US predator drone Louie Palu/ZumaPress

Hat der US-Drohnenkrieg den Jemen verloren?

NEW YORK – Die jüngste Krise im Jemen hat Diskussionen darüber ausgelöst, ob die Antiterrorstrategie der Regierung von US-Präsident Barack Obama in diesem Land – die hauptsächlich auf Drohnenangriffen beruht – ein Fehlschlag war. Tatsächlich zeigt ein neuer Bericht mit dem Titel „Death by Drone“, dass selbst ohne Berücksichtigung der aktuellen Krise das Leid, das die jemenitische Zivilbevölkerung durch die US-Drohnenangriffe erlitten hat, Grund genug dafür sein sollte, dass Amerika seine Strategie überdenkt.

Die USA führt im Jemen seit 2002 oder noch früher Drohnenangriffe durch. Die Gesamtzahl der Angriffe wird auf 90 bis 198 geschätzt. Die amerikanische und die jemenitische Regierung loben zwar die präzise Zielführung der Drohnen, weigern sich aber, wichtige Details über die Angriffe zu veröffentlichen, etwa über ihre Anzahl, darüber, wer angegriffen wurde und, am wichtigsten, über die Zahl und Identität der getöteten Zivilisten.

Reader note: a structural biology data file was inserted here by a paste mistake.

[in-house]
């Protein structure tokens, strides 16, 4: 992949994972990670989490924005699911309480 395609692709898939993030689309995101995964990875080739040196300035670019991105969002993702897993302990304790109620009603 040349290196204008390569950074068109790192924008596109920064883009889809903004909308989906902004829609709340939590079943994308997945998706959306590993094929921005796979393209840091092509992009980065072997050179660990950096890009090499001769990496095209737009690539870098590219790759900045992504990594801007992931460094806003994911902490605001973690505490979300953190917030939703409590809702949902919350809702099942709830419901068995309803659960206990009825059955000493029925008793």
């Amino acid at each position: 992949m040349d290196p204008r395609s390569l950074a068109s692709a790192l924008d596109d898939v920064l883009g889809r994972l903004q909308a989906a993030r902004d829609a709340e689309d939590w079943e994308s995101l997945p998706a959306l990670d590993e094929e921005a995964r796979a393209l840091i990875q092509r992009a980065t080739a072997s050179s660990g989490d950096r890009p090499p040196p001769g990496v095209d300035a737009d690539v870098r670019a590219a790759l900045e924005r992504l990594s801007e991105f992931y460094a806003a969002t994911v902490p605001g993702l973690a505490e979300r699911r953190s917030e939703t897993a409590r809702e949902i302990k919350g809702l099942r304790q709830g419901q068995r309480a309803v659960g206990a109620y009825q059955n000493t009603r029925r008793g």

In einer Rede an der National Defense University im Mai 2013 hatte Obama versichert, dass außerhalb von Afghanistan keine Drohnenangriffe durchgeführt werden, wenn nicht „fast sicher“ sei, dass keine Zivilisten getötet oder verletzt würden. (Generell gab er zu, dass US-Drohnenangriffe zivile Opfer gefordert hatten.) Obama behauptete auch, die USA nähmen nur „Terroristen, die eine dauerhafte und direkte Gefahr für das amerikanische Volk sind“, ins Visier, und sie würden keine Drohnen einsetzen, wenn „die Möglichkeit besteht, Terroristen direkt gefangen zu nehmen“.

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